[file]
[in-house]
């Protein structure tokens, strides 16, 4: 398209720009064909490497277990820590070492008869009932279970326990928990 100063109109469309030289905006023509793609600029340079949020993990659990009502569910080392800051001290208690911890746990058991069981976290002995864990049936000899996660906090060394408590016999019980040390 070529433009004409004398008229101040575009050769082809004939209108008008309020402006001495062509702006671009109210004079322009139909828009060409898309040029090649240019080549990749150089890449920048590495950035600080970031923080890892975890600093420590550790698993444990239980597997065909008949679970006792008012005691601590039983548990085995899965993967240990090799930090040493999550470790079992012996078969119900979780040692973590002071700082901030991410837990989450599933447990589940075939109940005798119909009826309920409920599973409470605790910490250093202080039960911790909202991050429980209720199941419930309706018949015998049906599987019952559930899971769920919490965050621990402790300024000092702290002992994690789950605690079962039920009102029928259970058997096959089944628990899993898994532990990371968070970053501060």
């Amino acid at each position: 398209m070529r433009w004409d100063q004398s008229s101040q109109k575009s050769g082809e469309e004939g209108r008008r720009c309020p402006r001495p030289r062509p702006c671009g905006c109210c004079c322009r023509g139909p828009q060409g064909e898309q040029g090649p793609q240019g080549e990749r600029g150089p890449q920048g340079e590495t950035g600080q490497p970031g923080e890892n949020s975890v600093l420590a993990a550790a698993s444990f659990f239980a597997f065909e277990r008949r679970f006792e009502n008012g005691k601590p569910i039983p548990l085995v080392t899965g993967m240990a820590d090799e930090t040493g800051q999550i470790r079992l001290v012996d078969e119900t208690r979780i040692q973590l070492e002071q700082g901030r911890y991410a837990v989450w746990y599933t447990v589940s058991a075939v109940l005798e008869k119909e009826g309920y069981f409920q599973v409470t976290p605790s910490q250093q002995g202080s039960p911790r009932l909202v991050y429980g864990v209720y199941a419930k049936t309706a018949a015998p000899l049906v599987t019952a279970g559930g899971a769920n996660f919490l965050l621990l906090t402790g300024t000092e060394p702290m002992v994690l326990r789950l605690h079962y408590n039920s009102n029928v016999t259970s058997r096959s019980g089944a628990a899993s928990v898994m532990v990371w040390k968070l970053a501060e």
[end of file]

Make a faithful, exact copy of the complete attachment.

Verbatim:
[in-house]
């Protein structure tokens, strides 16, 4: 398209720009064909490497277990820590070492008869009932279970326990928990 100063109109469309030289905006023509793609600029340079949020993990659990009502569910080392800051001290208690911890746990058991069981976290002995864990049936000899996660906090060394408590016999019980040390 070529433009004409004398008229101040575009050769082809004939209108008008309020402006001495062509702006671009109210004079322009139909828009060409898309040029090649240019080549990749150089890449920048590495950035600080970031923080890892975890600093420590550790698993444990239980597997065909008949679970006792008012005691601590039983548990085995899965993967240990090799930090040493999550470790079992012996078969119900979780040692973590002071700082901030991410837990989450599933447990589940075939109940005798119909009826309920409920599973409470605790910490250093202080039960911790909202991050429980209720199941419930309706018949015998049906599987019952559930899971769920919490965050621990402790300024000092702290002992994690789950605690079962039920009102029928259970058997096959089944628990899993898994532990990371968070970053501060």
């Amino acid at each position: 398209m070529r433009w004409d100063q004398s008229s101040q109109k575009s050769g082809e469309e004939g209108r008008r720009c309020p402006r001495p030289r062509p702006c671009g905006c109210c004079c322009r023509g139909p828009q060409g064909e898309q040029g090649p793609q240019g080549e990749r600029g150089p890449q920048g340079e590495t950035g600080q490497p970031g923080e890892n949020s975890v600093l420590a993990a550790a698993s444990f659990f239980a597997f065909e277990r008949r679970f006792e009502n008012g005691k601590p569910i039983p548990l085995v080392t899965g993967m240990a820590d090799e930090t040493g800051q999550i470790r079992l001290v012996d078969e119900t208690r979780i040692q973590l070492e002071q700082g901030r911890y991410a837990v989450w746990y599933t447990v589940s058991a075939v109940l005798e008869k119909e009826g309920y069981f409920q599973v409470t976290p605790s910490q250093q002995g202080s039960p911790r009932l909202v991050y429980g864990v209720y199941a419930k049936t309706a018949a015998p000899l049906v599987t019952a279970g559930g899971a769920n996660f919490l965050l621990l906090t402790g300024t000092e060394p702290m002992v994690l326990r789950l605690h079962y408590n039920s009102n029928v016999t259970s058997r096959s019980g089944a628990a899993s928990v898994m532990v990371w040390k968070l970053a501060e």